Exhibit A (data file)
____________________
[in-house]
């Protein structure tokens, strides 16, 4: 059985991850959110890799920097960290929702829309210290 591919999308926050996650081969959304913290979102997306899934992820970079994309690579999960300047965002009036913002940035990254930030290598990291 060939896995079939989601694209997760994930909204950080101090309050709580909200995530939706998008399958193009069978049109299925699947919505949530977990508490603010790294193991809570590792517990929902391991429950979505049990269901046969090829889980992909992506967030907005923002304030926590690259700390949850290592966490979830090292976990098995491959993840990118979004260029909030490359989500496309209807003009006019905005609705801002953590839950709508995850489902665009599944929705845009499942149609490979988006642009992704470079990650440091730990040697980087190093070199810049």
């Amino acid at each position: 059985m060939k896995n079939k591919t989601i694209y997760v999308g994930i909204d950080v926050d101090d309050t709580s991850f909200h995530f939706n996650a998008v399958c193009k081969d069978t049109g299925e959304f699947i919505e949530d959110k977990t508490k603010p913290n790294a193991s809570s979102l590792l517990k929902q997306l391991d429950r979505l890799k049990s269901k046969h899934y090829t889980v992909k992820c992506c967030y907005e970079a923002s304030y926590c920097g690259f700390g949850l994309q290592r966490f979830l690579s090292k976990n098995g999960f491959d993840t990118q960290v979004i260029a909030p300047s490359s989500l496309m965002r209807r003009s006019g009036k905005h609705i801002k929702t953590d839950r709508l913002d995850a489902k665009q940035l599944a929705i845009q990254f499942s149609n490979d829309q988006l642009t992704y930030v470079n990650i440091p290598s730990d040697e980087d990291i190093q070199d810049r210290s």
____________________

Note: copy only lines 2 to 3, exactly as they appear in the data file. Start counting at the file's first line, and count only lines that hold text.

């Protein structure tokens, strides 16, 4: 059985991850959110890799920097960290929702829309210290 591919999308926050996650081969959304913290979102997306899934992820970079994309690579999960300047965002009036913002940035990254930030290598990291 060939896995079939989601694209997760994930909204950080101090309050709580909200995530939706998008399958193009069978049109299925699947919505949530977990508490603010790294193991809570590792517990929902391991429950979505049990269901046969090829889980992909992506967030907005923002304030926590690259700390949850290592966490979830090292976990098995491959993840990118979004260029909030490359989500496309209807003009006019905005609705801002953590839950709508995850489902665009599944929705845009499942149609490979988006642009992704470079990650440091730990040697980087190093070199810049």
């Amino acid at each position: 059985m060939k896995n079939k591919t989601i694209y997760v999308g994930i909204d950080v926050d101090d309050t709580s991850f909200h995530f939706n996650a998008v399958c193009k081969d069978t049109g299925e959304f699947i919505e949530d959110k977990t508490k603010p913290n790294a193991s809570s979102l590792l517990k929902q997306l391991d429950r979505l890799k049990s269901k046969h899934y090829t889980v992909k992820c992506c967030y907005e970079a923002s304030y926590c920097g690259f700390g949850l994309q290592r966490f979830l690579s090292k976990n098995g999960f491959d993840t990118q960290v979004i260029a909030p300047s490359s989500l496309m965002r209807r003009s006019g009036k905005h609705i801002k929702t953590d839950r709508l913002d995850a489902k665009q940035l599944a929705i845009q990254f499942s149609n490979d829309q988006l642009t992704y930030v470079n990650i440091p290598s730990d040697e980087d990291i190093q070199d810049r210290s």